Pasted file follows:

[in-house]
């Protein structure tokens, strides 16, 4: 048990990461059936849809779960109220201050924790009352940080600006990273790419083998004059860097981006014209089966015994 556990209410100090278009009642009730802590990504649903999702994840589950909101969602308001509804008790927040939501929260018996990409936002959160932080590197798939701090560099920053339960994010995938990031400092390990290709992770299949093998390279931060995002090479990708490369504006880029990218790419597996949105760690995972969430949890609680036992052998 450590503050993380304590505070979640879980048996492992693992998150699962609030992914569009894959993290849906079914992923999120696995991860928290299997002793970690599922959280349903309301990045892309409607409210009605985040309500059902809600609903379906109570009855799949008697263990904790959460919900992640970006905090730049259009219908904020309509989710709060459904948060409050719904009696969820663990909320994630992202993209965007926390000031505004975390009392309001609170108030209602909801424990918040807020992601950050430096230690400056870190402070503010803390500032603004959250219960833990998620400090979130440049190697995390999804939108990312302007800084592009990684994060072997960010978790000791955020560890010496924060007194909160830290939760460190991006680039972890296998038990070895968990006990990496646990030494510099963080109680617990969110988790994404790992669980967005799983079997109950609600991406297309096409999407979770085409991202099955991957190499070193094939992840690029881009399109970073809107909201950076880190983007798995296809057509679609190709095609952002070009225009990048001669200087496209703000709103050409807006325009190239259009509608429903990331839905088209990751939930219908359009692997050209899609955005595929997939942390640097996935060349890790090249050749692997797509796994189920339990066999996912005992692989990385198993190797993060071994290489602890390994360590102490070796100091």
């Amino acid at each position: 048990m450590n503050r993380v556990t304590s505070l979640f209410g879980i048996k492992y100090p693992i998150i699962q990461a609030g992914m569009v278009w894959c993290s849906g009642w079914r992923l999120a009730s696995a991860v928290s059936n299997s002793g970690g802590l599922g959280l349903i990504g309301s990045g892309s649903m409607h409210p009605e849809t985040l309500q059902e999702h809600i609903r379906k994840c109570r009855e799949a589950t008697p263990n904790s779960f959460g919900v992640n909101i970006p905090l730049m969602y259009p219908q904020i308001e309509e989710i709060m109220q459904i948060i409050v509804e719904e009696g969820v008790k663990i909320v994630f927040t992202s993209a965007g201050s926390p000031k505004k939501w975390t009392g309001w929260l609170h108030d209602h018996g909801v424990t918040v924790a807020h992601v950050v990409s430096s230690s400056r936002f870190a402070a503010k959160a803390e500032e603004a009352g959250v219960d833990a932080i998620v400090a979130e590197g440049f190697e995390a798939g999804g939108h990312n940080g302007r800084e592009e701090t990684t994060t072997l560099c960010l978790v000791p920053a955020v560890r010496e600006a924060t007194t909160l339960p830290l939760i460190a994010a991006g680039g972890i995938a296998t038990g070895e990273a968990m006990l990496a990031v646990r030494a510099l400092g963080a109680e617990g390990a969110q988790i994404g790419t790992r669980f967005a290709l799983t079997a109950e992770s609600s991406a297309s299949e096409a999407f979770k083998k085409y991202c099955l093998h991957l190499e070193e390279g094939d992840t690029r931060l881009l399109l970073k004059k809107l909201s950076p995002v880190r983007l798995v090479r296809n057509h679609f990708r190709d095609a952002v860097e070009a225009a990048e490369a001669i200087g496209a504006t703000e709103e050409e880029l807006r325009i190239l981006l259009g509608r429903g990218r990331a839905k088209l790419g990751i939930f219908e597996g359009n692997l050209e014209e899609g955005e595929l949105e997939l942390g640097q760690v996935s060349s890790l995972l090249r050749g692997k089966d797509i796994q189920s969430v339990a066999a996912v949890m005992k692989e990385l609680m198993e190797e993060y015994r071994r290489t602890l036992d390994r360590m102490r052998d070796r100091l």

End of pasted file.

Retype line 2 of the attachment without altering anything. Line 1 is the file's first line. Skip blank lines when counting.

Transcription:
């Protein structure tokens, strides 16, 4: 048990990461059936849809779960109220201050924790009352940080600006990273790419083998004059860097981006014209089966015994 556990209410100090278009009642009730802590990504649903999702994840589950909101969602308001509804008790927040939501929260018996990409936002959160932080590197798939701090560099920053339960994010995938990031400092390990290709992770299949093998390279931060995002090479990708490369504006880029990218790419597996949105760690995972969430949890609680036992052998 450590503050993380304590505070979640879980048996492992693992998150699962609030992914569009894959993290849906079914992923999120696995991860928290299997002793970690599922959280349903309301990045892309409607409210009605985040309500059902809600609903379906109570009855799949008697263990904790959460919900992640970006905090730049259009219908904020309509989710709060459904948060409050719904009696969820663990909320994630992202993209965007926390000031505004975390009392309001609170108030209602909801424990918040807020992601950050430096230690400056870190402070503010803390500032603004959250219960833990998620400090979130440049190697995390999804939108990312302007800084592009990684994060072997960010978790000791955020560890010496924060007194909160830290939760460190991006680039972890296998038990070895968990006990990496646990030494510099963080109680617990969110988790994404790992669980967005799983079997109950609600991406297309096409999407979770085409991202099955991957190499070193094939992840690029881009399109970073809107909201950076880190983007798995296809057509679609190709095609952002070009225009990048001669200087496209703000709103050409807006325009190239259009509608429903990331839905088209990751939930219908359009692997050209899609955005595929997939942390640097996935060349890790090249050749692997797509796994189920339990066999996912005992692989990385198993190797993060071994290489602890390994360590102490070796100091």